by Philip K. Dick
There are reasons I’m not a big fan of most science fiction. Ubik, by sci-fi legend Philip K. Dick, is a case in point. Dick’s futuristic tale of life-after-death and alternate universes has some fascinating ideas and some amusing situations – but it also has paper-thin characters and dialogue, and clunky prose. I can deal with fantasy leaps of logic when they are served up by an H. G. Wells, but Dick was no H.G. Wells.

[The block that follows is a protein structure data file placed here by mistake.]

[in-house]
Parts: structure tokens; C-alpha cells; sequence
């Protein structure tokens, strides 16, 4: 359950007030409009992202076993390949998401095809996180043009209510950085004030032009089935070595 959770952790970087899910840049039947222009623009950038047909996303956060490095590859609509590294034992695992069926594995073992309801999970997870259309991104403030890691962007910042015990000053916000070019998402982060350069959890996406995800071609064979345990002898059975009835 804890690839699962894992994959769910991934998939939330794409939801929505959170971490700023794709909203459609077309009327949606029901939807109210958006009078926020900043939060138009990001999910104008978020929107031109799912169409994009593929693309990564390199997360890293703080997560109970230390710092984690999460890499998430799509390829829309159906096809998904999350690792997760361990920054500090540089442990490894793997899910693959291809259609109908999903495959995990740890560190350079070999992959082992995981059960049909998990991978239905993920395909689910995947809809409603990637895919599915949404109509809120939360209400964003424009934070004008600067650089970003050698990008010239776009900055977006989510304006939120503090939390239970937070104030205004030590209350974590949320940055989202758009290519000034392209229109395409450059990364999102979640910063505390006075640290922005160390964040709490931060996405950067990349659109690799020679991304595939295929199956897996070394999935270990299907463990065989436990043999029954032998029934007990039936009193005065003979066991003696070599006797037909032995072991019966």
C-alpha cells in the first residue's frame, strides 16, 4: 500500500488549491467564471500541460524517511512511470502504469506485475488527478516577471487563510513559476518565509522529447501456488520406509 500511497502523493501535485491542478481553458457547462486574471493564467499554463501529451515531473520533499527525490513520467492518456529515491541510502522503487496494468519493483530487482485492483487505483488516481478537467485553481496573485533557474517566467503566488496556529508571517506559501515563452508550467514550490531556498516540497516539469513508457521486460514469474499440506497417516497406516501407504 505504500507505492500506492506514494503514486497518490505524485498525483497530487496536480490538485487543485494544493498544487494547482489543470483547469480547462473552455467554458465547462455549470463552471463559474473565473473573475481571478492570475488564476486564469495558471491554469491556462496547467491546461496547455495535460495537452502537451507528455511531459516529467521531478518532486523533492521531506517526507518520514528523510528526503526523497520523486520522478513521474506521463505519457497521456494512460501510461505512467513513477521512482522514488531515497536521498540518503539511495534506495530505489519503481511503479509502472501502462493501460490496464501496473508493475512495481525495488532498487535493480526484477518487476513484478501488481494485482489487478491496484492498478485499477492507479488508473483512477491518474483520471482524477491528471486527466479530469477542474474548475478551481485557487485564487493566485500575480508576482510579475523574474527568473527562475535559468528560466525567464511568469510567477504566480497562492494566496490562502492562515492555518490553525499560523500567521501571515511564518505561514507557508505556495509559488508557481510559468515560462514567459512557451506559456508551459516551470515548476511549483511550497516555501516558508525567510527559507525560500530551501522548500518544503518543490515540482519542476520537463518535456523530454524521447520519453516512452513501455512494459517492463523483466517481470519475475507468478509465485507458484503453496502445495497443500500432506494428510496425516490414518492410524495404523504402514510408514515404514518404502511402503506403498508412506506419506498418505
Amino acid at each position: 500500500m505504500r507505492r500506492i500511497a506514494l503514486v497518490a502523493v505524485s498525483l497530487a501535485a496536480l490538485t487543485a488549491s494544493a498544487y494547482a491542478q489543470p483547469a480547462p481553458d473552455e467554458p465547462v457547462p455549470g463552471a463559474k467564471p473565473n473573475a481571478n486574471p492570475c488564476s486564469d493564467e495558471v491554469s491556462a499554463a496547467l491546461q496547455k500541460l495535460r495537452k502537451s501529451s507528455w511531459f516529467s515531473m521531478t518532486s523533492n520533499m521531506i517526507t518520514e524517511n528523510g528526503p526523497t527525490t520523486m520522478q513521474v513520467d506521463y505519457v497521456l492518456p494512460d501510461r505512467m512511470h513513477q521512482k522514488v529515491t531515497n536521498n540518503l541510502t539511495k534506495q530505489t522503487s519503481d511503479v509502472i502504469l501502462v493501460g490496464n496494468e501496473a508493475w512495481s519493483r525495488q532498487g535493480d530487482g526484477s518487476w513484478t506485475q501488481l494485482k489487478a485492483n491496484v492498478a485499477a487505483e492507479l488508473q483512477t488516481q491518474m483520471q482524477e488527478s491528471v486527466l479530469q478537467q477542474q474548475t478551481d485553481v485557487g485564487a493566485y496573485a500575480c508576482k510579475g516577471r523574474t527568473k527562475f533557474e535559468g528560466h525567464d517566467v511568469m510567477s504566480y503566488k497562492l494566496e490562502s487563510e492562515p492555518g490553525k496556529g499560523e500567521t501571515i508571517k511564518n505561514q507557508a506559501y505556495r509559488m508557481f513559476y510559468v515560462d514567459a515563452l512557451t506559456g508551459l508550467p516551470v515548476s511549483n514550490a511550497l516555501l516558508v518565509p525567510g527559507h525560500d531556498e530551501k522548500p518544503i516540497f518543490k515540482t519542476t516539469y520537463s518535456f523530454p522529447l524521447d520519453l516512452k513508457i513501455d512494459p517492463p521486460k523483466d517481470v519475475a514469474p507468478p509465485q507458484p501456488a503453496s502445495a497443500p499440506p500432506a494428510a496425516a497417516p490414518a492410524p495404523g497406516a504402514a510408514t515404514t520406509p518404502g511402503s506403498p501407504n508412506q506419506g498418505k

When I finished Ubik, I felt much the same way that Dick’s main character does in mid-story: “Very confusing, Joe Chip said to himself. He did not like it at all. Granted it had a satisfying symmetrical quality, but on the other hand, it struck him as untidy.”
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